If you hadn’t pursued science, what would you have done instead?
“I would have been an actress or a painter. I acted in almost all of my school plays from first grade on, and in college I minored in fine art, specializing in theater and painting. I even attending The Lee Strasberg Theatre and Film Institute one summer for acting. And making art, mostly painting and drawing, has been a passion of mine from an early age. I was fortunate enough to have an art studio in college where I would go after class to paint late into the night. The fruits of my labor, including two 5×8 foot paintings, now adorn the walls of our living and dining room. I miss both painting and acting, but at some point, I had to make a career choice and science won. But whenever and wherever I can, I try to integrate the arts and sciences. They need and inspire each other.”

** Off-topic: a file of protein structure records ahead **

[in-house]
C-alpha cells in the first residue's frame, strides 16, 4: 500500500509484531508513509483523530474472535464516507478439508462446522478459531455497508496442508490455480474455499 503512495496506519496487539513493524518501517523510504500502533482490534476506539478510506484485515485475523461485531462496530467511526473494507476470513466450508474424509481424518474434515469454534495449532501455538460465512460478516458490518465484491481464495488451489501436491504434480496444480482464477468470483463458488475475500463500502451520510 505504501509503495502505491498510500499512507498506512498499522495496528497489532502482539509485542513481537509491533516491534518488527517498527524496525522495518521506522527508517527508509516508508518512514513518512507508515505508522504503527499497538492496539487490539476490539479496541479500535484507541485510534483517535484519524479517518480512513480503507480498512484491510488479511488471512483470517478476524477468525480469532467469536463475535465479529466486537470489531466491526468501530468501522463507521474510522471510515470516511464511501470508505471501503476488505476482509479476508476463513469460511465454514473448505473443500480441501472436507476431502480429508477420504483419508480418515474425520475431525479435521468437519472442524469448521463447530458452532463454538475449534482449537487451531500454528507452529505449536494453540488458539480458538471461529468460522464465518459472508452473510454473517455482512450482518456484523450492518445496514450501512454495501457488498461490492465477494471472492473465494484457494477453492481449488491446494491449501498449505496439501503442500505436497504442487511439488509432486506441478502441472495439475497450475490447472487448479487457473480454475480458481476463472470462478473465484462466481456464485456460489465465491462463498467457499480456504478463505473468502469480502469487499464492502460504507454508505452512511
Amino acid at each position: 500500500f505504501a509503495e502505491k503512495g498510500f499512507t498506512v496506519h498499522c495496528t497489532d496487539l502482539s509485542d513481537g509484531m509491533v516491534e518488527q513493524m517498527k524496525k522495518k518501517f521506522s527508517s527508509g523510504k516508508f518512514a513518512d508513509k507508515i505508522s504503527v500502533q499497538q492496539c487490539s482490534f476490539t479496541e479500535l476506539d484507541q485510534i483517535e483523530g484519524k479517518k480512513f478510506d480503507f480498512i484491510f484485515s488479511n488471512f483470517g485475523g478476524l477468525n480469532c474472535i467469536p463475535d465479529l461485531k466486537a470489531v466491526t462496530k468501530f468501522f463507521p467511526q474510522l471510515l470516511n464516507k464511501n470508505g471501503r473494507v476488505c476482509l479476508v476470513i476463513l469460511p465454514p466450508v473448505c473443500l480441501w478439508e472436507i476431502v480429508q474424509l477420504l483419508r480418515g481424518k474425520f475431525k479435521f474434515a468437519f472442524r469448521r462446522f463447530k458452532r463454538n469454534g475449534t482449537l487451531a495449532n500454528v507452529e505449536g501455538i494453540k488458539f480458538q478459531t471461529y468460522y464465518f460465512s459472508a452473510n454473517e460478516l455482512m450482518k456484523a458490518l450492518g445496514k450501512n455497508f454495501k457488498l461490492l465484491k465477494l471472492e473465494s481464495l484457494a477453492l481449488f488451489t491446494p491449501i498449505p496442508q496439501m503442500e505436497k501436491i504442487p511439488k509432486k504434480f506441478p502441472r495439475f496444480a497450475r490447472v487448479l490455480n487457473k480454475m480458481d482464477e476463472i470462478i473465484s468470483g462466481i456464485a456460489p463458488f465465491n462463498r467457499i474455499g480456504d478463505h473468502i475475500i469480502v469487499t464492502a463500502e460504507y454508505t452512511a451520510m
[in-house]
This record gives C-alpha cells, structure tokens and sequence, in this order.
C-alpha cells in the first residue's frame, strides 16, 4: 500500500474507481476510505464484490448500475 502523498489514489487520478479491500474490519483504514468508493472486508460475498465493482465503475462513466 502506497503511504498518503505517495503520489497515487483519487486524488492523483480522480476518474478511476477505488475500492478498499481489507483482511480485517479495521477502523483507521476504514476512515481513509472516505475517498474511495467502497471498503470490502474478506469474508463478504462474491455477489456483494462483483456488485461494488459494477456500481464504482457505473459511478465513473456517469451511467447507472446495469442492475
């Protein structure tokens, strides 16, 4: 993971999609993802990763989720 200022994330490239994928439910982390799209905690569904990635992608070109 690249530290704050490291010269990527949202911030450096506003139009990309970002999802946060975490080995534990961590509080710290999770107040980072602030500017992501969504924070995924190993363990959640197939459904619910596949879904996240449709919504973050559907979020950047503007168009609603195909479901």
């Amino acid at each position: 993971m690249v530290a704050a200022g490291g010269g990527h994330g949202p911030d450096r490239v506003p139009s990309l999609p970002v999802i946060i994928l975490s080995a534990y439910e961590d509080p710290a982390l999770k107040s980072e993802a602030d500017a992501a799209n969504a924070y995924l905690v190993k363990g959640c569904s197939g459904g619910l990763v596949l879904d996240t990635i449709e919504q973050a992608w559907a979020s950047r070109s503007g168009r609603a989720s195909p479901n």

What is the funniest/strangest thing you have seen in NYC
“A pink and white unicorn on a rainy street corner! Ok, it was second hand, but my friend texted me photographic evidence (photo courtesy: Elise Perrine).”
If you were a lab animal/model organism, which would you be and why?
“I would not want to be lab animal. Their lives are not great. I’m not against other scientists doing animal research if it’s for the greater good, but I don’t do it myself, except on Homo sapiens who can give consent. But it might be interesting to be a brain organoid (i.e., a mini-brain in a petri dish) for a minute or two, just to see what it feels like and if I’m conscious or not.”
If the building was burning, what single item would you grab as you ran out the door and why?
“My kids! Do I need a reason? As a scientist I know the reason has something to do with evolutionary selection for behavior that preserves copies of genes, but as a mother it’s because they’re the most important thing in the world to me. Or, if the kids weren’t in the building, then definitely my iPhone and laptop. Maybe that’s why Apple is so successful as a company, because we’ve imprinted our kinship instincts onto their brand. That should be their new slogan: “Apple gadgets, the next best thing to your kids.”